Computer software programmer and business pioneer. Born William Henry Gates, III, on October 28, 1955, in Seattle, Washington. The son of a lawyer and a schoolteacher, Gates began to show an interest in computer programming at the age of 13 at the Lakeside School. Two years later, he created a device that could analyze traffic patterns with fellow student Paul Allen.
Gates went to Harvard University in 1973. He had developed his first product while there—a program language for the first microcomputer called BASIC. Gates dropped out of Harvard in his junior year. He wanted to spend his time creating software, not in the classroom. In 1975, he founded Micro-Soft (later changed to Microsoft) with his longtime friend Paul Allen. Along with BASIC, Gates worked on the company's next big product called DOS, which is a basic operating system.
DOS led to the company's first huge success. In 1980, Gates made a deal with International Business Machines (IBM) to create a version of DOS for its line of personal computers. Soon DOS was the main operating system used by computer makers, making Microsoft a huge success and Gates a very wealthy man. The first version of the Windows operating system debuted in 1985 and it eventually became the leading system. By this time, the company had more than 1,000 employees and $200 million in sales.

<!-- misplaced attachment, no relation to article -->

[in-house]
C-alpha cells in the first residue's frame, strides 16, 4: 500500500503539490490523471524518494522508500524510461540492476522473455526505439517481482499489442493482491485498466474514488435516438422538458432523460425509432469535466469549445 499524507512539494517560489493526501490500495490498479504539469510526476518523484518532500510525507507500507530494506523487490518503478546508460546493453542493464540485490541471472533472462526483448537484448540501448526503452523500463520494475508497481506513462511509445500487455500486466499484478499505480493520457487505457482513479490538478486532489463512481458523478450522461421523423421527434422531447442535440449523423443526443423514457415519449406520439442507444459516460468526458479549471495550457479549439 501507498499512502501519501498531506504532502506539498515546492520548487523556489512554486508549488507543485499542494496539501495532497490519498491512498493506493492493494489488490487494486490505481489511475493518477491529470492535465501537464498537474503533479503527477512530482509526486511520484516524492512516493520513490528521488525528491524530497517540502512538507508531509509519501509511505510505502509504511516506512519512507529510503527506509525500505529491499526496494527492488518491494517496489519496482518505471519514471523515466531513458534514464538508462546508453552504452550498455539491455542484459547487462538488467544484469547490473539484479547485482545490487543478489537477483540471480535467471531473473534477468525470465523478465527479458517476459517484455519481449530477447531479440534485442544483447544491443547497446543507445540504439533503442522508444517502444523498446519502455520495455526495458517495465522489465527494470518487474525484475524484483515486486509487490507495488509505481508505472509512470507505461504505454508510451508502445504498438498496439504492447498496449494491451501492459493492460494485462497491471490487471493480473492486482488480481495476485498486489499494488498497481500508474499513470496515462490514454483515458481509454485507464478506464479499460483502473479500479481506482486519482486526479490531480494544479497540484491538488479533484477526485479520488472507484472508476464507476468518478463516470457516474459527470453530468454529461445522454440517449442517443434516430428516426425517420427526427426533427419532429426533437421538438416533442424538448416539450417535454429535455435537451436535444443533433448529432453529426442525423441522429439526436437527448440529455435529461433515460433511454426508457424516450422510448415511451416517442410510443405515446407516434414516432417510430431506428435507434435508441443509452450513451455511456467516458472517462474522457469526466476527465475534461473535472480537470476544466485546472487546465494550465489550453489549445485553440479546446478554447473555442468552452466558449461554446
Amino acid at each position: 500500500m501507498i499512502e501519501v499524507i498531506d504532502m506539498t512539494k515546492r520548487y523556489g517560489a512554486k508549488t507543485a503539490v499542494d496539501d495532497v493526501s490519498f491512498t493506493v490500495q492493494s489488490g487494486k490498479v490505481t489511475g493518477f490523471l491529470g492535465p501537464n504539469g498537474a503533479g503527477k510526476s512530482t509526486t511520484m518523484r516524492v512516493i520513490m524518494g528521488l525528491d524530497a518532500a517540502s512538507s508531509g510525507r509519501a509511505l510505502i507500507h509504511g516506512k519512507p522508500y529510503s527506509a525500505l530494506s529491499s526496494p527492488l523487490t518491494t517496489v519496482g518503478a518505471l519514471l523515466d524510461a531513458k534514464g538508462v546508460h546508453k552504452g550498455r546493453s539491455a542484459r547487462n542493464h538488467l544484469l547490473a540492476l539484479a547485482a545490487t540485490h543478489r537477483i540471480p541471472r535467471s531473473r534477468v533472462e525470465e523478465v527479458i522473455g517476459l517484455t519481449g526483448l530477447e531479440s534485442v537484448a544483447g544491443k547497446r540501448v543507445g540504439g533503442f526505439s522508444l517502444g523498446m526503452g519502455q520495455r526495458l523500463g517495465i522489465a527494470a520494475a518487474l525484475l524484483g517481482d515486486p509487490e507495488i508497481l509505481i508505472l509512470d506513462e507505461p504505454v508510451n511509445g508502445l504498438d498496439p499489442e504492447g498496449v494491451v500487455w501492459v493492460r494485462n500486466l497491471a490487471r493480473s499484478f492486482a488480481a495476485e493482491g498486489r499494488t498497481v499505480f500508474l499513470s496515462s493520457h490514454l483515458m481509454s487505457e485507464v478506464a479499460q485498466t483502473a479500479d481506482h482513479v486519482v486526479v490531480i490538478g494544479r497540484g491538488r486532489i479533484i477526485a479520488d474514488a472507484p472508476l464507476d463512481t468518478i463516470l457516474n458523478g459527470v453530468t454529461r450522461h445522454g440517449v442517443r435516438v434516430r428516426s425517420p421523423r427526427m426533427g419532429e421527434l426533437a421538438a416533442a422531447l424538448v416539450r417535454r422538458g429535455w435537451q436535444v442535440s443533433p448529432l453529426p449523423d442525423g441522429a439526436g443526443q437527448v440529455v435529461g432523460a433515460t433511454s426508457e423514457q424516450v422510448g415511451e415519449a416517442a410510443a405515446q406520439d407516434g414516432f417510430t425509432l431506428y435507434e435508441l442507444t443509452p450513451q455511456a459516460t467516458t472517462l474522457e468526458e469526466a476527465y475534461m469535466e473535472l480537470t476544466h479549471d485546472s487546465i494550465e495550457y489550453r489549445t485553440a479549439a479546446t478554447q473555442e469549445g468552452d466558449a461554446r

Gates, an astute businessman, continuously looked for ways to grow his company. Microsoft developed a variety of software applications, ranging from word-processing programs to Internet browsers. His efforts paid off handsomely. Gates has become the world's wealthiest person in the United States with an estimated net worth of $50 billion in 2006.
Some say Gates achieved this level of success through questionable business tactics. He was known as a tough competitor in the business world, and some thought that Microsoft was using its operating system as a way to expand its market share for other applications. For example, the Windows operating system came with the Internet Explorer Web browser, giving Microsoft an advantage over other browser application companies. The U.S. Department of Justice thought that Microsoft may have stepped over the line and sued the company in 1998 for alleged antitrust violations. The court battle went on for years, but eventually a settlement was reached in 2001.
For a man who worked tirelessly for years, Gates began to focus on other aspects of his life beginning in the 1990s. In 1994, he married Melinda French. The couple has three children together. They also established the Bill and Melinda Gates Foundation in 2000, which works on global health and education issues. Time magazine named the couple—along with singer Bono—as its Persons of Year in 2005 for their charitable efforts.
Gates announced in 2006 that he would be stepping away from the day-to-day operations of Microsoft to spend more time on the foundation's projects and causes. The world's wealthiest man is putting his money to work to help eradicate disease and improve schools.
© 2006 A&E Television Networks